- Neutral global macroeconomic environment
- Regional growth engine Sweden is slowing down, while the Finnish economy is improving
- Unprecedented global economic policy uncertainty
- Reflation: higher commodity prices, equity markets, and long-term government bond yields
- No increase in European short-term rates in 2017, but credit spreads to widen slightly
- Demand for long-term credit is soft in the corporate segment while strong in the public sector
The global and Nordic-Baltic economies are estimated to have grown at a very similar pace in 2016, at 3% and 2% respectively, as in the previous year. While the Swedish economy—the region’s economic locomotive in recent years—slowed down somewhat, in Finland the economy showed signs of improvement.
The decline in oil-related investments is still damping activity in Norway, but its drag on economic growth is fading and the already relatively low unemployment rate has been declining.
Developments in global financial markets were still dominated by the unprecedented expansive monetary policies, despite some modest tightening by the US Federal Reserve. The year also witnessed some major political surprises, most notably in the United Kingdom and the United States.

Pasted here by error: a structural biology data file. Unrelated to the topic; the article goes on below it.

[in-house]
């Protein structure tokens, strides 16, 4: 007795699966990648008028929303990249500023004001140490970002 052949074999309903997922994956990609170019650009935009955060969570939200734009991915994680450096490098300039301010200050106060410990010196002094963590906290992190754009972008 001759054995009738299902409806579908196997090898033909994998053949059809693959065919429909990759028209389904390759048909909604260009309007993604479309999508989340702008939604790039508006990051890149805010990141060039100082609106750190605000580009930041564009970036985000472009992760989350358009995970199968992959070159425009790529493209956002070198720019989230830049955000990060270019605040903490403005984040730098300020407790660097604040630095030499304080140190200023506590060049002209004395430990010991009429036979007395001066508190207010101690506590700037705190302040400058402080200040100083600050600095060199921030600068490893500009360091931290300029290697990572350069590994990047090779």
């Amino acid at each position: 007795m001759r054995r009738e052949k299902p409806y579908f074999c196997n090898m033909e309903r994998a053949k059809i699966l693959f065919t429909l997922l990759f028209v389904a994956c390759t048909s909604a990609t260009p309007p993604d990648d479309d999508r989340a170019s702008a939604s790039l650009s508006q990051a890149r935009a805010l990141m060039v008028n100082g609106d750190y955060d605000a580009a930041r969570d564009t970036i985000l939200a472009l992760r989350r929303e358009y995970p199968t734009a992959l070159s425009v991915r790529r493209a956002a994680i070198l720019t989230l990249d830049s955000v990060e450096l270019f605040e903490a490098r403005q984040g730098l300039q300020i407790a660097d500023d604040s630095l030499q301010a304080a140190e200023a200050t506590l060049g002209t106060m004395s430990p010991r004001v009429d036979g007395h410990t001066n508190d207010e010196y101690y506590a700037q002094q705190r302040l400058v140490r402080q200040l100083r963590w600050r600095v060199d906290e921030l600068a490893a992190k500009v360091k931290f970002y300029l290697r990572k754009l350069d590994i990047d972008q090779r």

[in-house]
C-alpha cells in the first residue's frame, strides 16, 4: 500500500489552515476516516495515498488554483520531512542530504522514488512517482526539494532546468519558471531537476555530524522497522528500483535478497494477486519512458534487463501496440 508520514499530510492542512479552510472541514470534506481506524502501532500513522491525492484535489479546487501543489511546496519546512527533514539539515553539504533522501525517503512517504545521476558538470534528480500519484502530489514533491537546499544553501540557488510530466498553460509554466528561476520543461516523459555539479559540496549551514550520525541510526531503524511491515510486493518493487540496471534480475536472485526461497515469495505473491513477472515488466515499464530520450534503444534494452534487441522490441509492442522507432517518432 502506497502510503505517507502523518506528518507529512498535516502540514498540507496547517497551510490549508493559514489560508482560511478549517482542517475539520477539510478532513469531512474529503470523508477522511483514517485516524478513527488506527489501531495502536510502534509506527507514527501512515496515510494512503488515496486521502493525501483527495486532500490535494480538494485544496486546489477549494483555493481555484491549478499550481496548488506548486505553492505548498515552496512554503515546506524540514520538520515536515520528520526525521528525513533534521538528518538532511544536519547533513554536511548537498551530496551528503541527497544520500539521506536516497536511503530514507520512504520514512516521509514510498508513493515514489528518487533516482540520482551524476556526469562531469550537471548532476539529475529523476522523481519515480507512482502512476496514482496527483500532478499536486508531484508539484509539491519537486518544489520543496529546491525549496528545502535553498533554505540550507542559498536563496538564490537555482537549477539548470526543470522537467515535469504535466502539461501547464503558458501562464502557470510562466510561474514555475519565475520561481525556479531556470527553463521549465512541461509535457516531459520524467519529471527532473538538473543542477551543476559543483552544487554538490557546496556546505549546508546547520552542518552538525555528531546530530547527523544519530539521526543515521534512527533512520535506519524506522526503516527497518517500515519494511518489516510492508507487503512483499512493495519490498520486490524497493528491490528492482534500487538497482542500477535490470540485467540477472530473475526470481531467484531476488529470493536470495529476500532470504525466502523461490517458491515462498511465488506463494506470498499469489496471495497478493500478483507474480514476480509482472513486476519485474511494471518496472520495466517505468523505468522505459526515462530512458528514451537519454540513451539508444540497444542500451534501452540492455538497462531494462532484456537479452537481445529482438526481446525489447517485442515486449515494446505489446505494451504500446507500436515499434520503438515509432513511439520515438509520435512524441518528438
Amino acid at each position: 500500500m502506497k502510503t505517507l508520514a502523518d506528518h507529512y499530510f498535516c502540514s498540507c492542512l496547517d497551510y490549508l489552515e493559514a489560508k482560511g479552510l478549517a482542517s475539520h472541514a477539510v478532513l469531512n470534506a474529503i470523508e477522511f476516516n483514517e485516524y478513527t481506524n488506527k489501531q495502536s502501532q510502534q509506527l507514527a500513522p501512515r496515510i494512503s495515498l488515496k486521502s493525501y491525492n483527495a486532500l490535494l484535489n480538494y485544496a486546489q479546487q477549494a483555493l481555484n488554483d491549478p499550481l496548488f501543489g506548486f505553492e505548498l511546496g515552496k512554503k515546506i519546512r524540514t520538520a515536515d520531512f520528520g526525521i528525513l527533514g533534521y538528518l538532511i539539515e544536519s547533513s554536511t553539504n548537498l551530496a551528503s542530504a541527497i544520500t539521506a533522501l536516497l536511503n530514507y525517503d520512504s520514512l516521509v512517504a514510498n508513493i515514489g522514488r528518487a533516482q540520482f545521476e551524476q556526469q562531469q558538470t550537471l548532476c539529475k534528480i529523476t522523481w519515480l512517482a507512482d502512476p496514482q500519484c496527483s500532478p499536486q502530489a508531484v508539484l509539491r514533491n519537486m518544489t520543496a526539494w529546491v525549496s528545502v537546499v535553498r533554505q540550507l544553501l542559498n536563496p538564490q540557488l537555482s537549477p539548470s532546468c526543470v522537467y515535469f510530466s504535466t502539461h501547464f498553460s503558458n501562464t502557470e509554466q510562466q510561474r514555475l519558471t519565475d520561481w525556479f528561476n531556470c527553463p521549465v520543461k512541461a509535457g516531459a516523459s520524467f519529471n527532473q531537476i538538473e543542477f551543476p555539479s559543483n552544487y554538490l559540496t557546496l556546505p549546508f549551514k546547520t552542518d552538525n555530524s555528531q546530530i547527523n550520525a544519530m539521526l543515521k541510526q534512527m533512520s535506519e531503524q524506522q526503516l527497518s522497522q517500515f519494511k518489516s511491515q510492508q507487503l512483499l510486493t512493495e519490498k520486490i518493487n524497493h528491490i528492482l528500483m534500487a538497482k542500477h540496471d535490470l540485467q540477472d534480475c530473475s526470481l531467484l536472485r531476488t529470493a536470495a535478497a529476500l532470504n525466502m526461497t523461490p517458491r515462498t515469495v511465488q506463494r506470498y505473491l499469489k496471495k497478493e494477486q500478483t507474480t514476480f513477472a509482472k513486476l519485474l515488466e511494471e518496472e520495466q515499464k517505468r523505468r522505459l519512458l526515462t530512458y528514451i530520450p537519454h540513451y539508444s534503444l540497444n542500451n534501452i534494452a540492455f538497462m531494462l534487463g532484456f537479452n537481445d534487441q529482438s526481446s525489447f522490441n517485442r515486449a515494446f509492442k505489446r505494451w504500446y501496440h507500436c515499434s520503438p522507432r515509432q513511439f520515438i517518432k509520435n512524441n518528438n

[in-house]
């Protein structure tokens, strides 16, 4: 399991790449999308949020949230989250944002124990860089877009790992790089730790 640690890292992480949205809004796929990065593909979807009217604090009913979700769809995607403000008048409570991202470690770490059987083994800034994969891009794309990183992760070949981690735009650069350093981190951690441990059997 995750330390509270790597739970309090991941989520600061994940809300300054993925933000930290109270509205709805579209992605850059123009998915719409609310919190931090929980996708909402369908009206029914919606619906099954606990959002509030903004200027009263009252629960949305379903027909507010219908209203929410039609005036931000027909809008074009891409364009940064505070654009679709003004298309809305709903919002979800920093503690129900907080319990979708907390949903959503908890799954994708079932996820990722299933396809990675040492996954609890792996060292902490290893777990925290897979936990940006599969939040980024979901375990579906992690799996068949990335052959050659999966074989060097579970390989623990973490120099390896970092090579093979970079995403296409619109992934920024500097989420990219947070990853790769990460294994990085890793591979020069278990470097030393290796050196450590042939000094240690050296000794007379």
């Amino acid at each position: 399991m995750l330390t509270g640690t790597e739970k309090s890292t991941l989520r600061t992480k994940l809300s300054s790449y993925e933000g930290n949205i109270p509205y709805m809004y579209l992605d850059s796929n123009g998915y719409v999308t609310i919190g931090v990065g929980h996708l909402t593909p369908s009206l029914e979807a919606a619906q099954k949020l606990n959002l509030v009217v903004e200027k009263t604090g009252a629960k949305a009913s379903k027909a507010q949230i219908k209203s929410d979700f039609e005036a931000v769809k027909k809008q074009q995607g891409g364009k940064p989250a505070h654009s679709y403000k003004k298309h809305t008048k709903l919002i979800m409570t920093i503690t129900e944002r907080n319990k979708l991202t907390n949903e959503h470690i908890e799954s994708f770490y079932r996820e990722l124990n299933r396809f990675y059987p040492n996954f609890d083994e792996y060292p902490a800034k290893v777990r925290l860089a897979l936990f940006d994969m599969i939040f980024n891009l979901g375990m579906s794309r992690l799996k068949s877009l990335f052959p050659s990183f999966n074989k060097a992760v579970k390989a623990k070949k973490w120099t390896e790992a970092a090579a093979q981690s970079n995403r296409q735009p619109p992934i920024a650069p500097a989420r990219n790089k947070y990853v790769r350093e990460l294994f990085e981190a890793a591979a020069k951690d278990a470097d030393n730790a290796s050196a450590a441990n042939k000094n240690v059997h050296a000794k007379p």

While initially sharp, market reactions were mixed and fairly short-lived; equity and commodity markets rallied on a reflation theme towards the end of the year. Long-term government bond yields climbed from historical lows, also in the Nordic-Baltic region.
Government bond yields
Despite favourable financing conditions, corporate investment activity and related demand for long-term loans remained subdued. However, the demand from the public sector for loans to finance infrastructure investments remained strong.
Entering 2017, economic indicators pointed to a global cyclical upswing in industrial activity. In the midst of unprecedented global policy uncertainty, forecasts for economic growth globally of 3.4% and for the Nordic–Baltic region of 1.7% call for positive, but still historically sub-par, performance.
Economic policy uncertainty indices
Inflation and commodity prices are forecast to rise, while short-term interest rates should increase slightly in the United States, but remain unchanged in the euro area and most of Europe.
In this context, corporate investment is also expected to remain subdued. On the other hand, infrastructure investments by local and regional governments in the Nordic–Baltic countries should continue to generate strong demand for long-term capital.
While the downward pressure exerted by monetary policy on credit spreads remains, it appears to be fading somewhat. Lining up key factors affecting the euro and regional credit spreads, after falling for most of 2016, they appear on balance more likely to increase in 2017—albeit only slightly.